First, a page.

The walruses have landed. That's the recent news from the North Pacific, where a shortage of sea ice drove tens of thousands of these marine mammals to a shoreline near Point Lay, Alaska. There the animals, all females and pups, lie packed together so closely that some pups must lie on their mothers' backs to avoid getting squashed. Why, I wondered, would walruses pile up on a beach like that? For that matter, why do it on ice?
It's their nature. Walruses are among the world's most social marine mammals, swimming and hauling out together year-round in herds of hundreds or even thousands of individuals. These herds are like fraternities and sororities. Males and females are separate, as are pregnant females from those with pups and those in estrus, that is, in heat. And when large testosterone-loaded males are around during breeding season, younger, smaller males stick to themselves or regret it.
The world's walruses live around the Arctic Circle in both the Atlantic and Pacific oceans. Walruses head south each winter, preferring to be near the southern edge of the pack ice. During this migration, when a herd of fertile females hauls out on an ice floe to rest, ardent bulls court them from the water, whistling and clacking their teeth at the surface and making clicking and bell-clanging sounds below.
If a female likes what she hears, she leaves her floe and swims to the lucky male. Mating takes place underwater.
One male attends each herd of estrous females, ranging in number from one to about 20. Courting bulls stay from 20 to 30 feet apart in the water. If one gets overexcited and strays too close to his neighbor, a violent fight breaks out. Such clashes can cause serious injuries because, well, look at those teeth.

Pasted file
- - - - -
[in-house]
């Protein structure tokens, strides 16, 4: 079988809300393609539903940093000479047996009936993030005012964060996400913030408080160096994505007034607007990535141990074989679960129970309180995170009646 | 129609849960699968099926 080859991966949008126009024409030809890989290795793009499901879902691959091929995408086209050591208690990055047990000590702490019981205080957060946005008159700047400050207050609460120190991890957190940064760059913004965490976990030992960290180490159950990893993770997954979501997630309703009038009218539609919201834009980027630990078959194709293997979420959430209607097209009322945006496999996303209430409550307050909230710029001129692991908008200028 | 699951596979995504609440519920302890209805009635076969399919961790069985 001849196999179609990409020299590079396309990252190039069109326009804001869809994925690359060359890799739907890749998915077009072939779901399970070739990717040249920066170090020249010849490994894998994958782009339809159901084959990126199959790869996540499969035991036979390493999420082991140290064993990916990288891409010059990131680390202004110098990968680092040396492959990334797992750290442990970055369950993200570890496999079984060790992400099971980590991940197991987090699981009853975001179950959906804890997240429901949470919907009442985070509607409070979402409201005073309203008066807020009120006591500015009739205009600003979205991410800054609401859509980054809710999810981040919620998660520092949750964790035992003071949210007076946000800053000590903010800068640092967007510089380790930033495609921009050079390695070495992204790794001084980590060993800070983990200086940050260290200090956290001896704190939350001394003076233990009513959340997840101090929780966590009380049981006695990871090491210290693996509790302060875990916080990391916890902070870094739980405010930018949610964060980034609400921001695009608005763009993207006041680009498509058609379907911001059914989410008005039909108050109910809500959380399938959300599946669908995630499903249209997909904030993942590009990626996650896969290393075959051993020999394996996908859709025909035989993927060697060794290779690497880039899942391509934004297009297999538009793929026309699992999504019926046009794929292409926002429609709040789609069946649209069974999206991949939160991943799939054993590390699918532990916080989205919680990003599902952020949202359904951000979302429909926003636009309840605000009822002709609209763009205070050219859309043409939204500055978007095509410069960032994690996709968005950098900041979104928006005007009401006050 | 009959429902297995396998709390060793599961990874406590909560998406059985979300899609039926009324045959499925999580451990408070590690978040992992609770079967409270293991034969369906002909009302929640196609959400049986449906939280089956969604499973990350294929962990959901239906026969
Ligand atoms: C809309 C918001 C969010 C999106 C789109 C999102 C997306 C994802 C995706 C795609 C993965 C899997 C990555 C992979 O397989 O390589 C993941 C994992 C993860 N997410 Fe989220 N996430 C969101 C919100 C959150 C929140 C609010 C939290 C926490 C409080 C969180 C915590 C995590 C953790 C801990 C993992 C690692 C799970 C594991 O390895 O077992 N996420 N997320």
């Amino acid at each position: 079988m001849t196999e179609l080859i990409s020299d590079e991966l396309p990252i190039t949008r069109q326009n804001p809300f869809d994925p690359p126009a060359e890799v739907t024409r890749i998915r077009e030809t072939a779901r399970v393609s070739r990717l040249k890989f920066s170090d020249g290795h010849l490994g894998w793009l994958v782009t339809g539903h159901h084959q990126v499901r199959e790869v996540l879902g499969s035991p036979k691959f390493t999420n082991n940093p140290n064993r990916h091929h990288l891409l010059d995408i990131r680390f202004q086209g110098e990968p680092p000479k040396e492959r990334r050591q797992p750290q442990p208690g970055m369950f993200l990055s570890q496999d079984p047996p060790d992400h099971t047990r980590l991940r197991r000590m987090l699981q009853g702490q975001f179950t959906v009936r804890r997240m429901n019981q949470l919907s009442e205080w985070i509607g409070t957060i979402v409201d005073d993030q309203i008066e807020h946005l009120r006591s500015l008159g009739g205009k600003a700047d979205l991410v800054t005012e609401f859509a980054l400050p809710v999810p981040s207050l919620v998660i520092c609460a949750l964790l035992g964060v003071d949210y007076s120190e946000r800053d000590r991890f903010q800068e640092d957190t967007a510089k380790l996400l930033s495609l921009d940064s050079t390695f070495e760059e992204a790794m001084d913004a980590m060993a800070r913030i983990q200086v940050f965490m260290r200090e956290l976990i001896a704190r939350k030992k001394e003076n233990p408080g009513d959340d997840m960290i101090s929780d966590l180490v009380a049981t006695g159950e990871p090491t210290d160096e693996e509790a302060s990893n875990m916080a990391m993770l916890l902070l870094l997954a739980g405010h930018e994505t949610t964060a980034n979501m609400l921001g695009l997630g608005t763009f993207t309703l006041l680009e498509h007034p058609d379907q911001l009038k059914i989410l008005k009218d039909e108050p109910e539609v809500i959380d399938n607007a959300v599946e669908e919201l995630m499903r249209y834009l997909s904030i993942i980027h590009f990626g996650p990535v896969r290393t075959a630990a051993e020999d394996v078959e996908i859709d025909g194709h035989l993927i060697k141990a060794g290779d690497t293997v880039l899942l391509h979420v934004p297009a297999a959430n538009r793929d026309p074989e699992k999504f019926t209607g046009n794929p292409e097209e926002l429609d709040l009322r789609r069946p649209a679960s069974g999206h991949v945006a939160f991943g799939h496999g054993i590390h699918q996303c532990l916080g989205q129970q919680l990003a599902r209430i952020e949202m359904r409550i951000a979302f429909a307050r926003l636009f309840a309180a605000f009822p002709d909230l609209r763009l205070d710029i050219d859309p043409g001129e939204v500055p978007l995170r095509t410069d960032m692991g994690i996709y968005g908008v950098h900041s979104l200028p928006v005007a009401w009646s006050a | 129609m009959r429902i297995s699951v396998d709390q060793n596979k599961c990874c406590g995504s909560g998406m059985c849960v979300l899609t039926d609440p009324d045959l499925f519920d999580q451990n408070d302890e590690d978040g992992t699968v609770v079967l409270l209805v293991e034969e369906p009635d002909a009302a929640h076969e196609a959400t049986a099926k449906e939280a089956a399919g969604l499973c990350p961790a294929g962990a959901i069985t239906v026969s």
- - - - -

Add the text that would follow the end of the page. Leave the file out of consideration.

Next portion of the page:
Walrus tusks are canine teeth that would put any vampire to shame. Most tusks are about 16 inches long, but in the largest males they can grow to 35 inches.
Besides weapons, walrus tusks are handy for life in the Arctic. Both males and females use their tusks to poke air holes in overhead ice. The tusks also help the animals hoist their 1- to 2-ton bodies onto floes.
From this toothy boost comes the walrus's scientific name, Odobenus rosmarus, from Greek and Latin words meaning "tooth-walking sea horse." The common name walrus is the English version of the Danish word "hvalros," meaning "sea horse" or "sea cow."
Walruses' favorite foods are clams. Using their sensitive whiskers, walruses find clams and other invertebrates on the ocean floor, usually diving from 30 to 165 feet for their meals. Walruses can dive to 300 feet when necessary.
Once a walrus finds some food, it either waves a foreflipper to uncover the meal or sucks water into its mouth and squirts it out in a jet, exposing the bivalves. An adult walrus can consume from 2,000 to 3,000 clams in a single feeding session, and usually eats twice a day. Walruses don't crush or chew their food; they suck the animals right out of their shells.
The only walrus I have ever seen was at SeaWorld in Orlando, Fla. When I stopped at the underwater window of the walrus tank, the walrus there swam to the glass, made eye contact with me and waved with a front flipper. She liked me!
OK, this individual was in a show and had been taught to wave at people. Still, that didn't spoil the thrill. I may not have been special to the walrus, but seeing that friendly, mustachioed face up close sure was special to me.
Point Lay, Alaska, is so remote that few people will see the mass of walruses currently resting there. In fact, given their range, few people will ever see a walrus in the wild at all. After meeting that one in Florida, though, I live in hope.
Marine biologist Susan Scott writes the newspaper column, "Ocean
Watch", for the Honolulu Star-Advertiser, www.staradvertiser.com